Gun Enhancement Laws: Can They Be Stricken?

Posted By Bill Nimmo & Raymond Gomez, Attorneys at Law || 4-Oct-2015

This is an article on the everpopular topic of firearm enhancements in California. These laws provide very stiff penalties and in some cases, once placed in the case they cannot be stricken.

1) What subjects defendants to a gun enhancement?

Use of a firearm during the commission of a crime makes a defendant mandatorily subject to a gun enhancement. In fact, just being a principal actor in the crime and knowing that your co-defendant (another principal in the crime) has a gun will subject you to a gun enhancement even when you did not personally carry a firearm at all (sect. 12022(d)). Other factors that carry huge implications can be whether the defendant has any prior felony convictions, whether the gun was used in furtherance of a drug crime, a rape, a carjacking or if the crime committed was associated with gang activity.

2) What terms of years are added to the sentence for a firearms enhancement?

There is a gradation of offenses that help pinpoint the severity of the enhancement in terms of years. Just being in possession of a firearm while committing a criminal act will subject one to a gun enhancement of 1 year at the very least, (or as mentioned above knowing that your co-defendant is carrying one). However, gun enhancements usually are set in schedule form. In other words, there is usually a low and high number for which the court can use its discretion when imposing. Some range from 1-3 years and some from 3 to 5 years. Other’s such as the gang firearm enhancement known as .53 can carry a 10, 20 or 25 to life enhancement. (12022.53)

Let’s not forget that these enhancements are in addition to the primary sentences for the underlying criminal offense. So if you have been convicted of manslaughter and receive 25 to life, and it is found that you used a firearm in bringing about that homicide and it was done as a gang activity, then you are subject to the gang firearm enhancement and your sentence is two consecutive terms of 25 to life. One 25 year to life term for the homicide or underlying felony and one for the simple fact that a gun was used to bring about the homicide and it was part of a gang activity. This set of facts calculates to 50 years of determinant imprisonment with the duration of your natural life hanging in the balance thereafter.

The penal code is not an easy read on the subject, but here are a few sentences one can expect:

  • For simply possessing a firearm expect a 1 year enhancement unless arming is an element of the offense (12022(a)(1)).
  • If a firearm is used during a carjacking then a sentence of 1, 2 or 3 years will be imposed.
  • If personally armed during a drug crime then the time goes up to 3, 4 or 5 years whether or not it is a felony drug crime (12022(d)).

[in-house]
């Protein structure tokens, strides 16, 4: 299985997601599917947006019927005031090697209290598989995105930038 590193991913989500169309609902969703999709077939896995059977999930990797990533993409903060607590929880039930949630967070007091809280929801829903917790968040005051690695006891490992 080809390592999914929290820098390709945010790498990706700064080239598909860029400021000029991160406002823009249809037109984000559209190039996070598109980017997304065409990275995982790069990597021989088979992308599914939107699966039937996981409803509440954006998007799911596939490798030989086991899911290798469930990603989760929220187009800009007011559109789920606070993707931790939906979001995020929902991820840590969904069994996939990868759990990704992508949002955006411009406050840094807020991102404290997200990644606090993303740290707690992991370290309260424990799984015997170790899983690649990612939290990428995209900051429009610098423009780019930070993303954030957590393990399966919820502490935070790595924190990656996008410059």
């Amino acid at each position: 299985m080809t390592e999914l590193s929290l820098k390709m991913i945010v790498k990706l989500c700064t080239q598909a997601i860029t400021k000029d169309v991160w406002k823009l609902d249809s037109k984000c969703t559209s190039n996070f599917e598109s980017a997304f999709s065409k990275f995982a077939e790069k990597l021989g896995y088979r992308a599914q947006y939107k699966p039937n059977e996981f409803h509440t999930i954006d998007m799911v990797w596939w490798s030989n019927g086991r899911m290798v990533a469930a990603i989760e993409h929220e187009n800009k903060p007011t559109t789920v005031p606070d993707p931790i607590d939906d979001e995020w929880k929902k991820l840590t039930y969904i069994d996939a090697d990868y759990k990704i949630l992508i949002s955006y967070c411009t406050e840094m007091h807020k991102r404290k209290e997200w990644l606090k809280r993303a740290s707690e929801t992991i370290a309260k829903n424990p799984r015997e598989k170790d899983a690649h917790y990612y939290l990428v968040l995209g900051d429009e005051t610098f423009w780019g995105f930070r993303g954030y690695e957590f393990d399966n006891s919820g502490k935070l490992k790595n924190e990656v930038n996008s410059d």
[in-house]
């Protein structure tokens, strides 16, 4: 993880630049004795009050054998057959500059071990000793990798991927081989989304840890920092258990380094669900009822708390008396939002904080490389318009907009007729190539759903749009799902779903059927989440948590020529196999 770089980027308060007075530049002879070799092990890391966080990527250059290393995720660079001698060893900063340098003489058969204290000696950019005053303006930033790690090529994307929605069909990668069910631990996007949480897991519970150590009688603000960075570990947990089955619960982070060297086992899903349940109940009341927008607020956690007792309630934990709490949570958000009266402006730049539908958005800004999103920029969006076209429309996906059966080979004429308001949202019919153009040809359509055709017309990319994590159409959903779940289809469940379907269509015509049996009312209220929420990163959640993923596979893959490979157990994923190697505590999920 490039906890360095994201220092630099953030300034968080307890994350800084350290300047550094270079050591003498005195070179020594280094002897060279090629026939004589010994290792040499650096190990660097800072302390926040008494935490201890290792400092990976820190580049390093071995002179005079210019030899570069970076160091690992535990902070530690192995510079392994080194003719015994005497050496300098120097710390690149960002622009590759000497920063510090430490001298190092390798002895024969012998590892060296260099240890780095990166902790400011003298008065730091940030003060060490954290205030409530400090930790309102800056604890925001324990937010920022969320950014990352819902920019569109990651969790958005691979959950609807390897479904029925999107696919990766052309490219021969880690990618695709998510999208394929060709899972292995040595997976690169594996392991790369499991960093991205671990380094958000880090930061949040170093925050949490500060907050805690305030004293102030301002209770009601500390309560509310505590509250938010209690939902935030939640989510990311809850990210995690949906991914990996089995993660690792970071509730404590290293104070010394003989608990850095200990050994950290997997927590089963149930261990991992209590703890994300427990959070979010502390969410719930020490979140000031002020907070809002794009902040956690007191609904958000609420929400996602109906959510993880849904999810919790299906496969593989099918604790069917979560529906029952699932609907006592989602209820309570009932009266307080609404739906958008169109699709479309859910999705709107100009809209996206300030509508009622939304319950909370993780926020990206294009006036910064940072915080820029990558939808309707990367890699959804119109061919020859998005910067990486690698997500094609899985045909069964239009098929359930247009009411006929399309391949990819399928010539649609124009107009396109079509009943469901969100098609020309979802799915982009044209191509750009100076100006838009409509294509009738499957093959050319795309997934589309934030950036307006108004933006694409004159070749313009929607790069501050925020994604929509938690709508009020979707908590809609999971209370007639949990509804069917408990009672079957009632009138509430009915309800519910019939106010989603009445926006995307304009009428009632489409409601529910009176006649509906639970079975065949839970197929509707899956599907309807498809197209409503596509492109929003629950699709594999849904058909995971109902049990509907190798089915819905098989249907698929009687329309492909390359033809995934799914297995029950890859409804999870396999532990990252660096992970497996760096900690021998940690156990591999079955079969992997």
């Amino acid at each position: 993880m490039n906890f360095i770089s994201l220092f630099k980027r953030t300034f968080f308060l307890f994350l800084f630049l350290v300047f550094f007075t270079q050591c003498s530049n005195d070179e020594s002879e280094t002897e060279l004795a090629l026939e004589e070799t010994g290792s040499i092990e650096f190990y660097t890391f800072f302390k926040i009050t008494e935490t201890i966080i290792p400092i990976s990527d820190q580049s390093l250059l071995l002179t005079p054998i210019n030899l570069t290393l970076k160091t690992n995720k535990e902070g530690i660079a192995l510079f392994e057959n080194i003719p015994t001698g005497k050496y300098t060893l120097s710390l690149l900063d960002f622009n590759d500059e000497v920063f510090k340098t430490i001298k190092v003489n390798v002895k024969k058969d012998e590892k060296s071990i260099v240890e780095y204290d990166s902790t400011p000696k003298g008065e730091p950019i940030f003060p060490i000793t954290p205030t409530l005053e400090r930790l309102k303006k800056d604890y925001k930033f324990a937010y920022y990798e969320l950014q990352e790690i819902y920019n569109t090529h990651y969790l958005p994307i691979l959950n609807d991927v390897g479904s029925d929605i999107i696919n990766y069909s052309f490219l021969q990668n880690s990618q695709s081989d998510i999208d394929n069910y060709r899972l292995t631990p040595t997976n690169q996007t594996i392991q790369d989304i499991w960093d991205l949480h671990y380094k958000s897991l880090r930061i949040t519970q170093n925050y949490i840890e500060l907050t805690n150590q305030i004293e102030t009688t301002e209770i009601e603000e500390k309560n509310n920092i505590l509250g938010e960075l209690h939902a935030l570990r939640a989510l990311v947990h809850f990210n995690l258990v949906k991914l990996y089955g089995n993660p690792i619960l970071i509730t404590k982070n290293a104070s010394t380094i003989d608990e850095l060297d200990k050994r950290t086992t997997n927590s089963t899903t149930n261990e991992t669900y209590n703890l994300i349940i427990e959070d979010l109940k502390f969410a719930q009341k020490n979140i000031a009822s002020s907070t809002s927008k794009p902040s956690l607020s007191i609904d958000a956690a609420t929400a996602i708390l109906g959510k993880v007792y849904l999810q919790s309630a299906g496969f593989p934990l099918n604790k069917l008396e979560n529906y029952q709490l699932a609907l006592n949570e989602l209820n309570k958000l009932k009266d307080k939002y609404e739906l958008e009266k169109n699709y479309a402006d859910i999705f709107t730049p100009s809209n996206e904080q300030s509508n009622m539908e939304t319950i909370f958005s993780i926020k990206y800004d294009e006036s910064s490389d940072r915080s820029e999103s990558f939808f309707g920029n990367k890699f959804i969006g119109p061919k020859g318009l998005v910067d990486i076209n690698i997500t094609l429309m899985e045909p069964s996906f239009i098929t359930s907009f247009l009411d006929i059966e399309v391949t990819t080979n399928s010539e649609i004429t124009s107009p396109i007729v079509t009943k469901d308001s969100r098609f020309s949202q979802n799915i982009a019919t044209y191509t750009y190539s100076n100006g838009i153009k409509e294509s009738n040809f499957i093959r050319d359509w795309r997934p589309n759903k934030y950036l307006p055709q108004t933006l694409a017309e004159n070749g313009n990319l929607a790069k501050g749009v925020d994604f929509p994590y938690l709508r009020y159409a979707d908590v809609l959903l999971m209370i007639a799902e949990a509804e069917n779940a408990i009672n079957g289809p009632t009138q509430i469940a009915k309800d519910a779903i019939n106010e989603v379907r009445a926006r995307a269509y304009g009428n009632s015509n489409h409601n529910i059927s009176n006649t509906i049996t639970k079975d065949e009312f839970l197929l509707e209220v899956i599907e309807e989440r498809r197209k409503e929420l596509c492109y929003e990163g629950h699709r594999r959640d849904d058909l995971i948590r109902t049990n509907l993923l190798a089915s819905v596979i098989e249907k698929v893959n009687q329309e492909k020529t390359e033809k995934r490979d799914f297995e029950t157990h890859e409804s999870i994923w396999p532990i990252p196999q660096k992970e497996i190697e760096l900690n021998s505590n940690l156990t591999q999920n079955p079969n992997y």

• For sex offenses there are two sentence schedules:
    • If you use the firearm during a sex crime then you are looking at 3, 4 or 10 years of an enhancement.
    • If you don’t use the firearm, but are armed with it, then you are liable to receive a 1, 2 or 5 year enhancement.
  • If it is an assault weapon one is looking at 3 years (even if you were not the principal that was armed with the assault weapon) (12022(a)(2)).
  • If that Assault weapon is used to commit a felony, then the defendant will be facing a 3, 4, or 10 year enhancement unless it is one defined specifically under other penal codes which carry a 5, 6, or 10 year enhancement. (12022.5).

3) Can gun enhancements be stricken?

The simple answer is "No." It is very difficult for a gun enhancement to be stricken. That being said, it is not impossible. However, if you are facing a gun enhancement I would not bet that the court will, even if it wanted to, be able to strike the enhancement. Essentially, the court can strike a gun enhancement where the interests in justice may be served for non-prior felony gun enhancement sentences (12022(f)). However, section 1385 of the penal code which gives the courts the authority to strike an enhancement in furtherance of justice also specifically prohibits the court from striking a prior conviction of a serious felony for purposes of avoiding the enhancement of a sentence under penal code 667 (1385(b)).

It is of note that in People v. Jones (2007) it was decided that even though penal code section 12022(f) specifically names two subsections under that specific code which the court can strike the gun enhancement, it was decided that the court could also strike for use of deadly or dangerous weapons. This is very persuasive in ultimately allowing the court to strike a gun enhancement where the enhancement arises out of section 12022 so long as the interest of justice is being served.

The trial court may also exercise the discretion (the defendant can only motion and ask it to exercise their discretion in striking an enhancement, not motion to have an enhancement struck) under section 1385, to strike a finding that a prior conviction comes within the meaning of one of the enumerated prior felonies in section 667(d), but only if a defendant can be deemed outside the spirit of the statute. In making this finding the court must look to statutory factors such as:

  • Background
  • Character of the defendant
  • Prospects of the defendant
  • Nature and circumstances of present and previous felony convictions

Ultimately, it is unlikely that very many set of facts would lend to a gun enhancement involving a prior felony conviction being stricken. Whereas, a defendant has a better chance of the court finding that in furtherance of justice where no prior felony convictions exist, such a finding still must be articulated in the minute order justifying such a decision.

Your criminal defense lawyer will be looking at the case carefully to gauge how problematic the gun use is.